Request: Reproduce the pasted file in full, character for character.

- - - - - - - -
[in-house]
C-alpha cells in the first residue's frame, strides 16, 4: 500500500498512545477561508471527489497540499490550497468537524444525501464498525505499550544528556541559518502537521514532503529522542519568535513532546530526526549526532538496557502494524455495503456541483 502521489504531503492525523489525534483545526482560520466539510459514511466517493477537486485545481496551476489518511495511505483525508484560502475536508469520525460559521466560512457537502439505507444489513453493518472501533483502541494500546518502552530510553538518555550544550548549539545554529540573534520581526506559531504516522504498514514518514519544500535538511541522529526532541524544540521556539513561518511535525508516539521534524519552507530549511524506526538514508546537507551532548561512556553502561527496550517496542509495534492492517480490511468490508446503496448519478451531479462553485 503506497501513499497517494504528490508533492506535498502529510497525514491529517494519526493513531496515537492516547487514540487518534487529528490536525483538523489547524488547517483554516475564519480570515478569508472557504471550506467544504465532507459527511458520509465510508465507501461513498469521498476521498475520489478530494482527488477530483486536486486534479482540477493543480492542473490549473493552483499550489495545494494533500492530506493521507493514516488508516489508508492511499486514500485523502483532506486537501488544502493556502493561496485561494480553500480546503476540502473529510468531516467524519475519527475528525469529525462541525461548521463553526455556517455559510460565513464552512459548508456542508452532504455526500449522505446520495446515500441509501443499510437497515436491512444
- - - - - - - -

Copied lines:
[in-house]
C-alpha cells in the first residue's frame, strides 16, 4: 500500500498512545477561508471527489497540499490550497468537524444525501464498525505499550544528556541559518502537521514532503529522542519568535513532546530526526549526532538496557502494524455495503456541483 502521489504531503492525523489525534483545526482560520466539510459514511466517493477537486485545481496551476489518511495511505483525508484560502475536508469520525460559521466560512457537502439505507444489513453493518472501533483502541494500546518502552530510553538518555550544550548549539545554529540573534520581526506559531504516522504498514514518514519544500535538511541522529526532541524544540521556539513561518511535525508516539521534524519552507530549511524506526538514508546537507551532548561512556553502561527496550517496542509495534492492517480490511468490508446503496448519478451531479462553485 503506497501513499497517494504528490508533492506535498502529510497525514491529517494519526493513531496515537492516547487514540487518534487529528490536525483538523489547524488547517483554516475564519480570515478569508472557504471550506467544504465532507459527511458520509465510508465507501461513498469521498476521498475520489478530494482527488477530483486536486486534479482540477493543480492542473490549473493552483499550489495545494494533500492530506493521507493514516488508516489508508492511499486514500485523502483532506486537501488544502493556502493561496485561494480553500480546503476540502473529510468531516467524519475519527475528525469529525462541525461548521463553526455556517455559510460565513464552512459548508456542508452532504455526500449522505446520495446515500441509501443499510437497515436491512444